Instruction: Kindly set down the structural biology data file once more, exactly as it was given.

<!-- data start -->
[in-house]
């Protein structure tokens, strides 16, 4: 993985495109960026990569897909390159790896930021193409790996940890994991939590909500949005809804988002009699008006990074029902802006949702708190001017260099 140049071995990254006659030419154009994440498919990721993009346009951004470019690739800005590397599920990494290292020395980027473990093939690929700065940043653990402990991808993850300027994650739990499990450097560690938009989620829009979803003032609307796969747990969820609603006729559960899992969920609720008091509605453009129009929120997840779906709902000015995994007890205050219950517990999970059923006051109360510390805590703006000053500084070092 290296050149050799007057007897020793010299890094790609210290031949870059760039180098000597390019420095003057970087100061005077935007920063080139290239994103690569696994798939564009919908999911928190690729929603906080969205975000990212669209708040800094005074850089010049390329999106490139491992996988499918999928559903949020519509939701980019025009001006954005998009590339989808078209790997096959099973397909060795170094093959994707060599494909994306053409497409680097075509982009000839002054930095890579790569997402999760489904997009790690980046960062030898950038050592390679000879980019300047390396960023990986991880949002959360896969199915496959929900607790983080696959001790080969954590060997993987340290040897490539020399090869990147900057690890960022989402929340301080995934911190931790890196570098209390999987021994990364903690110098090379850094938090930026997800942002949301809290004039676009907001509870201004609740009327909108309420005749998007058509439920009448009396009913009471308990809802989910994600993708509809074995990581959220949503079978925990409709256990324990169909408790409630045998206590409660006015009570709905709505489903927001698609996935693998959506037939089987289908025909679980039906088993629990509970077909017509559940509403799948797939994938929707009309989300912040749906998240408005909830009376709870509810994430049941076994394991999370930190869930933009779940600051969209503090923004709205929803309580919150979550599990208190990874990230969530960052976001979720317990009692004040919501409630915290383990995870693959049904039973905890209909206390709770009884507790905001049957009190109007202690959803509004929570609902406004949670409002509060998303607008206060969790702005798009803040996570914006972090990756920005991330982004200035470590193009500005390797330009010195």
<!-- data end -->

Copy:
[in-house]
């Protein structure tokens, strides 16, 4: 993985495109960026990569897909390159790896930021193409790996940890994991939590909500949005809804988002009699008006990074029902802006949702708190001017260099 140049071995990254006659030419154009994440498919990721993009346009951004470019690739800005590397599920990494290292020395980027473990093939690929700065940043653990402990991808993850300027994650739990499990450097560690938009989620829009979803003032609307796969747990969820609603006729559960899992969920609720008091509605453009129009929120997840779906709902000015995994007890205050219950517990999970059923006051109360510390805590703006000053500084070092 290296050149050799007057007897020793010299890094790609210290031949870059760039180098000597390019420095003057970087100061005077935007920063080139290239994103690569696994798939564009919908999911928190690729929603906080969205975000990212669209708040800094005074850089010049390329999106490139491992996988499918999928559903949020519509939701980019025009001006954005998009590339989808078209790997096959099973397909060795170094093959994707060599494909994306053409497409680097075509982009000839002054930095890579790569997402999760489904997009790690980046960062030898950038050592390679000879980019300047390396960023990986991880949002959360896969199915496959929900607790983080696959001790080969954590060997993987340290040897490539020399090869990147900057690890960022989402929340301080995934911190931790890196570098209390999987021994990364903690110098090379850094938090930026997800942002949301809290004039676009907001509870201004609740009327909108309420005749998007058509439920009448009396009913009471308990809802989910994600993708509809074995990581959220949503079978925990409709256990324990169909408790409630045998206590409660006015009570709905709505489903927001698609996935693998959506037939089987289908025909679980039906088993629990509970077909017509559940509403799948797939994938929707009309989300912040749906998240408005909830009376709870509810994430049941076994394991999370930190869930933009779940600051969209503090923004709205929803309580919150979550599990208190990874990230969530960052976001979720317990009692004040919501409630915290383990995870693959049904039973905890209909206390709770009884507790905001049957009190109007202690959803509004929570609902406004949670409002509060998303607008206060969790702005798009803040996570914006972090990756920005991330982004200035470590193009500005390797330009010195």